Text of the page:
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A febrile seizure is a fit or convulsion caused by a sudden change in your child's body temperature, and is usually associated with a fever (see our fact sheet Fever in children).
Febrile seizures may be alarming and upsetting to witness, but they are not harmful to your child. Even very long seizures lasting an hour or more almost never cause harm. Febrile seizures do not cause brain damage, and there is no increased risk of epilepsy in children who have had simple febrile seizures.
Most children with fever suffer only minor discomfort; however, one child in 30 will have a febrile seizure as a result of fever. Febrile seizures most commonly happen between the ages of six months and six years. Usually, children who have a febrile seizure will only ever have just one.
Treating a child’s fever with paracetamol or ibuprofen will not prevent a febrile seizure.
During a febrile seizure:
The seizure may last for several minutes. When the movements stop, your child will regain consciousness, but they will probably remain sleepy or irritated afterwards.
Usually, a febrile seizure happens if your child's temperature goes up suddenly. Sometimes, a seizure occurs before parents actually realise their child has a fever.
There is nothing you can do to make the seizure stop.
If your child’s febrile seizure lasts less than five minutes, make an appointment to see your GP as soon as possible to find out the cause of the fever that caused the seizure.
If the seizure was less than five minutes long and your child was very unwell before the seizure, take them to see your GP or visit to your nearest hospital emergency department immediately. It may be OK to take the child in your own car, but only do this if there are two adults – one to drive and one to look after the child. Drive very carefully. A few minutes longer will not make any important difference.
Call an ambulance immediately if:
Occasionally, children who have had a long seizure need to be watched in hospital for a while afterwards. This is usually to work out the cause of the fever and watch the course of your child's illness.
In most cases, you can look after your child at home after a doctor has seen them for a febrile seizure.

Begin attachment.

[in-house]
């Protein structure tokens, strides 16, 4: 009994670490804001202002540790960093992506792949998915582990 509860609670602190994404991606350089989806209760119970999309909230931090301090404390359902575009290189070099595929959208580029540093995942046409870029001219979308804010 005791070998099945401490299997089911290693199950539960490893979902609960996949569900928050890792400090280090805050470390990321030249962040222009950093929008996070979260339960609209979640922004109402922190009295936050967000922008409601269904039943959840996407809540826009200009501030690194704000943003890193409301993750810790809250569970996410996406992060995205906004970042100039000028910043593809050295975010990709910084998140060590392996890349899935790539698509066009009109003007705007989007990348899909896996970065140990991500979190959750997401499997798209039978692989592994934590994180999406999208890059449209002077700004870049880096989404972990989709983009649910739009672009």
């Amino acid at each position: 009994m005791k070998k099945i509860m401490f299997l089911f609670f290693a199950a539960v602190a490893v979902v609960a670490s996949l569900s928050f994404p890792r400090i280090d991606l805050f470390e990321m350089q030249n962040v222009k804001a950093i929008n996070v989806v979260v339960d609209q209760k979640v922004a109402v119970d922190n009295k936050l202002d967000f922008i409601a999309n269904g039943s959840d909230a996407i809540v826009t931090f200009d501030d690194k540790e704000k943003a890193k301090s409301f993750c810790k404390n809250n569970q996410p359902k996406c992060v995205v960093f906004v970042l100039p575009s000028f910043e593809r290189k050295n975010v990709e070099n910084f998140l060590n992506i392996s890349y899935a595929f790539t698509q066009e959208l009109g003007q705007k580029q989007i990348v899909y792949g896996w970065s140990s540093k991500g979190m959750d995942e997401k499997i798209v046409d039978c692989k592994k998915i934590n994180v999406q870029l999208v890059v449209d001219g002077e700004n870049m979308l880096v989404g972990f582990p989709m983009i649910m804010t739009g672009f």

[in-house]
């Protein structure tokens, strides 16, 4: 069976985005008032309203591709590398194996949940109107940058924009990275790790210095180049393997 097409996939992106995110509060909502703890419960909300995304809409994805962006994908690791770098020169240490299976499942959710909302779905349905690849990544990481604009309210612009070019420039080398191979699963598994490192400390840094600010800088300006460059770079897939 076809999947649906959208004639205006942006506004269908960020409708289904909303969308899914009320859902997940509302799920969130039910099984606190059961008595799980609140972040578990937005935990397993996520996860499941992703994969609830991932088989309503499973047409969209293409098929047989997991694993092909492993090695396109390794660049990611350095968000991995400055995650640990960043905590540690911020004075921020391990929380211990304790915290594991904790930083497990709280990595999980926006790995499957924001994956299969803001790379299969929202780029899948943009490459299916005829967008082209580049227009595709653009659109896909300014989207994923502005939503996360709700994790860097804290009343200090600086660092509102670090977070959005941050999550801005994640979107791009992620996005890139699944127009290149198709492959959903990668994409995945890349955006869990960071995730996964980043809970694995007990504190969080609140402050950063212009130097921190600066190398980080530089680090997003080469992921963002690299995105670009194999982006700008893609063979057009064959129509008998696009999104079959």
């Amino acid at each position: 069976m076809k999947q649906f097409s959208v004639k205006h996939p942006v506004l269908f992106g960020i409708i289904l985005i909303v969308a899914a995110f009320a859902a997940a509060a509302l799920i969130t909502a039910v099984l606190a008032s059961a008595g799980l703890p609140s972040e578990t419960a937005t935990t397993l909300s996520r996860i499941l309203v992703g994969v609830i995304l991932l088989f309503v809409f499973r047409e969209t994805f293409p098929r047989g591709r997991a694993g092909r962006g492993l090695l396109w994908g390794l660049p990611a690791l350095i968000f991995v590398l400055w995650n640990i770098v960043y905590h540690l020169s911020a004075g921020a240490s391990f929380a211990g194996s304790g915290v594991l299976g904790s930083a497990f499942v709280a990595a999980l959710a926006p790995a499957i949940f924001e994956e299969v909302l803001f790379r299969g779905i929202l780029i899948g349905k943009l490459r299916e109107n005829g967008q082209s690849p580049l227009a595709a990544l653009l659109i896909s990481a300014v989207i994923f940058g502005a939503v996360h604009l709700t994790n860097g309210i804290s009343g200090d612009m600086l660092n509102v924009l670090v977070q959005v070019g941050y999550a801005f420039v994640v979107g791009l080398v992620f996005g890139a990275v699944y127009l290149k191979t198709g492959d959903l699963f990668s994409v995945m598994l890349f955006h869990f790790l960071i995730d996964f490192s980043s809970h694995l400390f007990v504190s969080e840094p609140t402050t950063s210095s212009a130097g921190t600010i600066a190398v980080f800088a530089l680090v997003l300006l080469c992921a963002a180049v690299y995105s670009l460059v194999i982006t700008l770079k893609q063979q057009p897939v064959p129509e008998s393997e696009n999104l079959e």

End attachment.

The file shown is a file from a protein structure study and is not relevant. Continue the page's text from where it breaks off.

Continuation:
While most children will only ever have one febrile seizure, some children will have more than one seizure, usually during illnesses that cause a fever. Most children who have febrile seizures do not have any long-term health problems. They will normally grow out of them by the age of six.
If your child has repeated long seizures, it may be helpful to visit a general paediatrician (specialist children's doctor). Discuss this with your GP or hospital emergency department.
A fever is the body's natural response to infection, and it is not always necessary to reduce a fever. Treating your child’s fever with paracetamol or ibuprofen will not prevent a febrile seizure. However, if the fever is making your child miserable, you can help them to feel more comfortable by following the advice in our fact sheet Fever in children.
If my child has a febrile seizure, does that mean they have epilepsy?
No. Febrile seizure are fits or seizures that occur only with a fever. Children with epilepsy have repeated seizures without fever. Even if your child has many febrile seizure, it still does not mean they have epilepsy. Children who have simple febrile seizures do not have an increased risk of epilepsy.
Do febrile seizures cause brain damage?
No. No matter how dramatic and frightening febrile seizures may look, they do not cause brain damage. Even very long seizures lasting an hour or more almost never cause any harm.
If my child has one febrile seizure, will it happen again?
About one in three children will have more febrile seizures with future febrile illnesses. Your child will outgrow the tendency to have febrile seizures by the time they are about 6 years old. If your child has experienced a febrile seizure, it is important for you to learn what to do if your child does have another.
Can I prevent my child from getting a febrile seizure by giving them paracetamol or ibuprofen?
No. Even though these medicines may help to reduce a fever, if your child is going to have a febrile seizure, then it will happen. There is nothing you can do to prevent it.
Developed by The Royal Children's Hospital General Medicine, Emergency and Neurology departments, and Centre for Community Child Health. We acknowledge the input of RCH consumers and carers.
Reviewed August 2019.
Kids Health Info is supported by The Royal Children’s Hospital Foundation. To donate, visit www.rchfoundation.org.au.
This information is intended to support, not replace, discussion with your doctor or healthcare professionals. The authors of these consumer health information handouts have made a considerable effort to ensure the information is accurate, up to date and easy to understand. The Royal Children's Hospital Melbourne accepts no responsibility for any inaccuracies, information perceived as misleading, or the success of any treatment regimen detailed in these handouts. Information contained in the handouts is updated regularly and therefore you should always check you are referring to the most recent version of the handout. The onus is on you, the user, to ensure that you have downloaded the most up-to-date version of a consumer health information handout.